2
$\begingroup$

How does one calculate the derivative of a multivariate normal CDF with respect to a given correlation coefficient?

I have started with the bivariate case but couldn't work it out.

$\endgroup$
5
  • $\begingroup$ Do you really mean CDF? Or do you rather mean PDF? $\endgroup$
    – ocram
    Jan 13, 2013 at 8:50
  • $\begingroup$ No, I really mean CDF! Differentiating the PDF would be easy. I have tried this for the bivariate case, by taking the derivative inside the integral and then differentiating the PDF. But then the algebra gets really hard when I try to solve the integral. $\endgroup$
    – Stefan
    Jan 13, 2013 at 9:39
  • 1
    $\begingroup$ just a remak in the case where you do not know this: the cdf does not exist in closed form $\endgroup$
    – ocram
    Jan 13, 2013 at 10:02
  • $\begingroup$ I'm not sure what you're trying to do or why (I'm not sure what it means to take a derivative "with respect to a given correlation coefficient")... can you explain? $\endgroup$ Jan 14, 2013 at 3:13
  • $\begingroup$ The what is to calculate $dF(x)/d\rho_{ij}$, the why is to be able to learn the parameters of a product of Gaussian copulae by gradient ascent. $\endgroup$
    – Stefan
    Jan 14, 2013 at 4:01

1 Answer 1

5
$\begingroup$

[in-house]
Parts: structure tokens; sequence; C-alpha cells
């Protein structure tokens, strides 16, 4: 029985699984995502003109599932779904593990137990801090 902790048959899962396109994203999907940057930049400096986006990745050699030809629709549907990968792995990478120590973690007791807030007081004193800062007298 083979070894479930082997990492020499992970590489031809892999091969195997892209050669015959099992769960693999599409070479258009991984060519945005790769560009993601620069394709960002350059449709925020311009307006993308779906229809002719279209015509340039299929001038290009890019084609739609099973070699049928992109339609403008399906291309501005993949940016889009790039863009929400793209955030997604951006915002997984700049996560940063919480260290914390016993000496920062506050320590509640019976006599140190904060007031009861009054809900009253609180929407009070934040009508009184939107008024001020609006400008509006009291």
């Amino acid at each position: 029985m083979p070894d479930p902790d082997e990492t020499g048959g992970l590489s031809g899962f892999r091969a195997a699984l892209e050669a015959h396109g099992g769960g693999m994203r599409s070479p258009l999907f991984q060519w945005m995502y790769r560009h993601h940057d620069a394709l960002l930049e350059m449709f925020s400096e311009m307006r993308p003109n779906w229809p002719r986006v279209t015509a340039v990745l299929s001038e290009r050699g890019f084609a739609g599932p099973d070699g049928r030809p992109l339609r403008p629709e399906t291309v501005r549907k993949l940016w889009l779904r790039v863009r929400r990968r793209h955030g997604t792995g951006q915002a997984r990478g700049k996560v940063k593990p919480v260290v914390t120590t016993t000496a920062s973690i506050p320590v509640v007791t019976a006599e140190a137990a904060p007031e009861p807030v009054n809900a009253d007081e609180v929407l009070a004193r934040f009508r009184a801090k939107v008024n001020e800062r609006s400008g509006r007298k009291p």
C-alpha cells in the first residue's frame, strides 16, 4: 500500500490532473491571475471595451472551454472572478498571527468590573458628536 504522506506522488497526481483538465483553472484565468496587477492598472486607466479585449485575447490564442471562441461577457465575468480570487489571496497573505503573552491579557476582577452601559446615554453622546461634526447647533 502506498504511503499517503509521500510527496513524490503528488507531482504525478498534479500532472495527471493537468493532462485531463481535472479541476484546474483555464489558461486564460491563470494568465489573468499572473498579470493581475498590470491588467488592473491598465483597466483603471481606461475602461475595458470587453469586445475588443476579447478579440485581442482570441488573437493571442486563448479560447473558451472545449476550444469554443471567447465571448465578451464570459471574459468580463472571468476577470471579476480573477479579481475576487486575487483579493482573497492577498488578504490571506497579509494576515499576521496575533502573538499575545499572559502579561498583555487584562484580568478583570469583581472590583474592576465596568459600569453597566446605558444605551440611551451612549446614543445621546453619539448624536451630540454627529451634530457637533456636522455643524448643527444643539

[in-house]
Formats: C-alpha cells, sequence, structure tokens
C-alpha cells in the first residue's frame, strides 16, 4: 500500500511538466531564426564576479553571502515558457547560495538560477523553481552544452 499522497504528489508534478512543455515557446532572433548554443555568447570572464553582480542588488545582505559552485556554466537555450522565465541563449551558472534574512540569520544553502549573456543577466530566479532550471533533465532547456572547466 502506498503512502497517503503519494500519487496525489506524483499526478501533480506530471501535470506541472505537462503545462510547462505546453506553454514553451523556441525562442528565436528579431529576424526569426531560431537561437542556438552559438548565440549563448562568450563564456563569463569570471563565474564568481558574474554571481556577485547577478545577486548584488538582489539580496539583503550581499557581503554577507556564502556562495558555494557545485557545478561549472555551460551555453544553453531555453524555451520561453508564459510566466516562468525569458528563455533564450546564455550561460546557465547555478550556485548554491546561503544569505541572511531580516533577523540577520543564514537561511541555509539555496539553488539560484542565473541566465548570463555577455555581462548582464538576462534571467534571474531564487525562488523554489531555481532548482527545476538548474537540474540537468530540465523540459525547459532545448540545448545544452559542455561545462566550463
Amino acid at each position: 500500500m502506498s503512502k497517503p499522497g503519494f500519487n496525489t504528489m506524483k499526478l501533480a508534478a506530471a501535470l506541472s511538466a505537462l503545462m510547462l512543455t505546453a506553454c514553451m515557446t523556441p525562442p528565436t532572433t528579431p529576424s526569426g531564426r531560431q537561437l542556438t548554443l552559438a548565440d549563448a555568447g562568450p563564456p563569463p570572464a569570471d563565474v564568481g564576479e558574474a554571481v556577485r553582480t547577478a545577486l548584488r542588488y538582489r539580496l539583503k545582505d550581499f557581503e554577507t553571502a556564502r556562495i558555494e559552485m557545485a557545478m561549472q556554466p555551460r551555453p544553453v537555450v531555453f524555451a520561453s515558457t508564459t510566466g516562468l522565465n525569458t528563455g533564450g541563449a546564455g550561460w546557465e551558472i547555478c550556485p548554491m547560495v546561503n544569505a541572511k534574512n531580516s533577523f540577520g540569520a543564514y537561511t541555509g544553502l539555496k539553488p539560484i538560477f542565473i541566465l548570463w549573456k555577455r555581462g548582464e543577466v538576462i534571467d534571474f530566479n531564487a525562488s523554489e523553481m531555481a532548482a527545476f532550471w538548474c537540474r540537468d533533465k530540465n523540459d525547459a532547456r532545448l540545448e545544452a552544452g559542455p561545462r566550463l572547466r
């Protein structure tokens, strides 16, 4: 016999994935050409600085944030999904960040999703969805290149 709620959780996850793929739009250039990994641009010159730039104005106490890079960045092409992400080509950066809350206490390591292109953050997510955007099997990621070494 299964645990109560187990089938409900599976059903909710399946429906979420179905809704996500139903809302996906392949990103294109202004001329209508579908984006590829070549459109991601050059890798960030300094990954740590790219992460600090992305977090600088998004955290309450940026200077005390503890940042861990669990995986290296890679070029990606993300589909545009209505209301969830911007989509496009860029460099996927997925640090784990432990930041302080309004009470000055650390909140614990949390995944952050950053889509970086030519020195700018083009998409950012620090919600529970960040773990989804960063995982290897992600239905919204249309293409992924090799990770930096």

I have found the answer to this.

There is a result,

$\frac{\partial}{\partial\rho_{ij}}f(x;0,\Sigma)=\frac{\partial^2}{\partial x_i\partial x_j}f(x;0,\Sigma)$ ("A reduction formula for normal multivariate integrals", Plackett 1954).

So using this result by exchanging the integral and derivative, we just need to be able to differentiate a normal CDF with respect to two of the variables. We can do this by first applying the fundamental theorem of calculus, then conditioning on the two variables,

$\frac{\partial}{\partial\rho_{ij}}F(x;0,\Sigma)=f(x_i,x_j;0,\Sigma_{ij})F(x-\{x_i,x_j\}\ |\ x_i,x_j)$

$\endgroup$

Your Answer

By clicking “Post Your Answer”, you agree to our terms of service and acknowledge you have read our privacy policy.

Not the answer you're looking for? Browse other questions tagged or ask your own question.